Does Mitt Romney want to get the Federal government out of the business of responding to natural disasters? 

Rachel Maddow: "There is a really pressing question to be asked, right? Would a Romney Presidency not have the Federal government involved in this response? Would the Romney Presidency not have the Federal government do what the Federal government is doing right now in terms of its response to Sandy? Would a President Romney actually get rid of FEMA like he said would be the right thing to do?"

Is the criticism justified?

First off, understand that at no point in that debate did Romney ever say FEMA should be shut down.

Nope. Full stop. Search the archives my friends, it's doesn't exist.

What he does say is that the states could do a better job at some of the roles the federal government plays. He doesn't mention FEMA, but I’m going to.

Yesterday, we talked a little about the federal emergency response administration's missteps in the past -the slow response to Hurricane Katrina, and the formaldehyde-laden trailers that were purchased for Katrina victims to live in. Now it's becoming more and more clear Hurricane Sandy may be another example of the government blowing it.

Yesterday, Staten Island residents had the same complaints the residents of New Orleans 7 years ago. Where's FEMA when we need them?

There are other problems with FEMA that liberal bureaucracy-huggers like Maddow like to ignore. 

According to a new analysis from the Heritage Foundation, FEMA dollars, which are after all taxpayer dollars, look more and more like a goody bag- a honey pot for presidents to raid. Think of FEMA as a political pork barrel spending agency because that unfortunately is what it has become.

Disaster declarations are on the rise. Under Reagan, there were 28 per year on average, 89 under Bill Clinton and 129 under George W. Bush, and Obama takes the cake with 153 on average per year.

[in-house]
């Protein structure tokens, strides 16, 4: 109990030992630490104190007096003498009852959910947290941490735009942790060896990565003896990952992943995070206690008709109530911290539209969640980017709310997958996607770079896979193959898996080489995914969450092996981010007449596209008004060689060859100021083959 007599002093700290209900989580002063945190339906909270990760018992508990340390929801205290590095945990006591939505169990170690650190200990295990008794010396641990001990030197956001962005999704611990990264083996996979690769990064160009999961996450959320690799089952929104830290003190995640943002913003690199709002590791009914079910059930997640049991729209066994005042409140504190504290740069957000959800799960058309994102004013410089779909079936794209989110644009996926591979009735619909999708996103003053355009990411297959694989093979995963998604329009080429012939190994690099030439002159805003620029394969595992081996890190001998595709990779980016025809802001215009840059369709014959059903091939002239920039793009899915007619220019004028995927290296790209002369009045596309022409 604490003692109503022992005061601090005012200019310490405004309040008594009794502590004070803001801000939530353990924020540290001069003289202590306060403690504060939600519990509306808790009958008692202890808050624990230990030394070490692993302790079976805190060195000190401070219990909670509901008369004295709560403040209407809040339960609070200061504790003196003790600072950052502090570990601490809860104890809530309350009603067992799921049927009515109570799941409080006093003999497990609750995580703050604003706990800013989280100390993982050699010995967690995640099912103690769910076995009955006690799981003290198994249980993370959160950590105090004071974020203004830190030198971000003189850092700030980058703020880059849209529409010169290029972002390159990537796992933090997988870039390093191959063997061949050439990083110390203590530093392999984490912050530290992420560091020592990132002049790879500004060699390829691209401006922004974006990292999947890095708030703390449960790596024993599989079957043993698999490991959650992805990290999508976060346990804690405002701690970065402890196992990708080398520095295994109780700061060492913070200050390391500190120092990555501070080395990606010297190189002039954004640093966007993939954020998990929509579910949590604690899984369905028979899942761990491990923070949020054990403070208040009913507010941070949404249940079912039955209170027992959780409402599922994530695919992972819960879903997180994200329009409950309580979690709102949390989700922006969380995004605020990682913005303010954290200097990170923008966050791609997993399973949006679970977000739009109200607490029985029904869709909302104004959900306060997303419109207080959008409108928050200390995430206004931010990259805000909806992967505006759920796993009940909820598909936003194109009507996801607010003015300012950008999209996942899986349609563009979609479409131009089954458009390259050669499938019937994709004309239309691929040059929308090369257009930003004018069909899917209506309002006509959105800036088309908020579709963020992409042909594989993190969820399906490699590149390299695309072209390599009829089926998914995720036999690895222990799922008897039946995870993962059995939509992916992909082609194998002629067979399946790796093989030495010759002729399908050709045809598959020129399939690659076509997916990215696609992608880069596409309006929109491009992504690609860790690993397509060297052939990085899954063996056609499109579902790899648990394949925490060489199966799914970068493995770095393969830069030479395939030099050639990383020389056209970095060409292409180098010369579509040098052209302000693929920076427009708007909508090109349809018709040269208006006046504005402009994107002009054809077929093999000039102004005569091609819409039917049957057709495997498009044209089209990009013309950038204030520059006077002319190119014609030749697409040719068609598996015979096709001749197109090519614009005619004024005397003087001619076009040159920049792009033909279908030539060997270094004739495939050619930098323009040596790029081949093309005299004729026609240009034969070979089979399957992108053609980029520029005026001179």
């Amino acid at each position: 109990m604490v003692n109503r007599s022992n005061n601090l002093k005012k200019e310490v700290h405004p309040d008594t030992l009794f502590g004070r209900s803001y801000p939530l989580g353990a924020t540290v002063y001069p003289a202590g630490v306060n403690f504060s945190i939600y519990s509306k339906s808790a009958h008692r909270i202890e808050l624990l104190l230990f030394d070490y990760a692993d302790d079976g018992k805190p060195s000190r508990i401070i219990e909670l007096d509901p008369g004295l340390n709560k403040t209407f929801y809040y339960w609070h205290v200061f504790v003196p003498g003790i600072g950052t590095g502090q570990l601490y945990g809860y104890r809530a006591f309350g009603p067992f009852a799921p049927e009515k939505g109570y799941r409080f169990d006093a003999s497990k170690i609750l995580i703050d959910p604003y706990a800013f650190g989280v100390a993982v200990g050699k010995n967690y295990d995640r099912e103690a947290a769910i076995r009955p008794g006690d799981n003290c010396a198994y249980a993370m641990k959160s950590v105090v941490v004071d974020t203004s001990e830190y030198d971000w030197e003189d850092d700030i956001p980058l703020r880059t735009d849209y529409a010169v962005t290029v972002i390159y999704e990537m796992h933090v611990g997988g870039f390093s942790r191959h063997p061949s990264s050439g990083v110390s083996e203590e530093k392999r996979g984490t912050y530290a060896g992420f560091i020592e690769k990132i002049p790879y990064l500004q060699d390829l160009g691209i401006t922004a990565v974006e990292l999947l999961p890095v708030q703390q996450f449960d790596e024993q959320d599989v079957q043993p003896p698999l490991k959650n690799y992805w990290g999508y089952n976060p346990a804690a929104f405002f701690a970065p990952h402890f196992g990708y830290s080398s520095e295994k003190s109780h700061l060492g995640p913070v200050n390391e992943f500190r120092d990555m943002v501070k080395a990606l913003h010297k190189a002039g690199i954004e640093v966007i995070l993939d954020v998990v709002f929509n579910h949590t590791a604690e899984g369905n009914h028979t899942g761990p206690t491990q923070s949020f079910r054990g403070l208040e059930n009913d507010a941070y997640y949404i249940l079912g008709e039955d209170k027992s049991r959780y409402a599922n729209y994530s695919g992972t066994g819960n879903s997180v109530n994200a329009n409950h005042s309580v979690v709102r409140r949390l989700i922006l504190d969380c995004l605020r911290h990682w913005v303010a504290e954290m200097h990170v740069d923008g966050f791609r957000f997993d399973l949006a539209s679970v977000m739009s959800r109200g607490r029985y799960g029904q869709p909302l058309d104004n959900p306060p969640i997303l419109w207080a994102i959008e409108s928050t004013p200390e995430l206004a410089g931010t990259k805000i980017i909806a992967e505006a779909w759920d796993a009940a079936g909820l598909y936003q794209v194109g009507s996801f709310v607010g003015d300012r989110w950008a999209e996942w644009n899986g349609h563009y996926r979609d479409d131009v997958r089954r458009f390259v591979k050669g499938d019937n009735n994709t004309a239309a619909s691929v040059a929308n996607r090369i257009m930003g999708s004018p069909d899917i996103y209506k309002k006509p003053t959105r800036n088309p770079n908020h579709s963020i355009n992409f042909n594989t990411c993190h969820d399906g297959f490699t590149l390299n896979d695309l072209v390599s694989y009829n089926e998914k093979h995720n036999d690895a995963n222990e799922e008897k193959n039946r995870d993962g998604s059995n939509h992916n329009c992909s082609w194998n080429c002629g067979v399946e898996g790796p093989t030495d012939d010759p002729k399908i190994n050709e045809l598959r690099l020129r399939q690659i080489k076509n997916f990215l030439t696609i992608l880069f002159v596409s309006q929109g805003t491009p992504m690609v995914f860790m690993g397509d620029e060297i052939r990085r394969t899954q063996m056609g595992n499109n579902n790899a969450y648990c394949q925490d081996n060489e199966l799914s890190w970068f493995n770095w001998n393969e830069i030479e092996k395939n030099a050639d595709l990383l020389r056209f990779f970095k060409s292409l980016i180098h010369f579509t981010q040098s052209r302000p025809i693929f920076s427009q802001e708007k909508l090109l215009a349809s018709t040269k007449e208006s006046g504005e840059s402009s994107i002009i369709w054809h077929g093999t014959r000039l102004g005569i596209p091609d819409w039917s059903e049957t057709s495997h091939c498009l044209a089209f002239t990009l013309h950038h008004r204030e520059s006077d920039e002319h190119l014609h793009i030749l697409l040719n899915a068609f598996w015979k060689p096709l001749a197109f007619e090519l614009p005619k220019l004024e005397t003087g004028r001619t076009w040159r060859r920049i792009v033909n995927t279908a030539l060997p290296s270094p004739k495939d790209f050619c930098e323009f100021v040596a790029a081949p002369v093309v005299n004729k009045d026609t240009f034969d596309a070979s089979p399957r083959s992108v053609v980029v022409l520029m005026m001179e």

Matt Mayer at the Heritage Foundation writes: "To put this in perspective, it means that somewhere in America in 2011, a disaster occurred every day and a half, that required the intervention of the federal government because each of these disasters overwhelmed a state and its local governments."

Strains credibility doesn't it?

Don't misunderstand me- I'm not saying that there should be no federal response to disasters, just that the current system is broken. Let's at least 'fess up to that. If you want a better example look at The Home Depot.

The company's supply chain managers and executives met a full week before the storm to move high demand items like generators, plywood and bleach from stores outside the storm's path to stores inside that path. By the Friday before the storm, 350 Home Depot execs were deployed to a command center at the company's Atlanta headquarters to coordinate a response. A conference room outfitted with TVs monitoring local and national newscasts kept company managers up to date. 

The Home Depot was organized and planning ahead.

Now, two weeks after The Home Depot started its planning, and nearly a week after the actual storm took place, residents of Staten Island, New Jersey, and Long Island are still asking “where is the help from the federal government?”

People missing, homes destroyed, gas shortages abound, and more than 3 million residents still without power.

Maddow had it wrong, but maybe what she fears most would be right.

Responding to disasters would be better handled by states, and yes, my friends, private businesses. 

Gerri Willis is the host of "The Willis Report" (6 & 9PM/ET), a primetime program that covers the leading financial and political stories of the day and their impact on consumers. Click here to see more from Gerri Willis.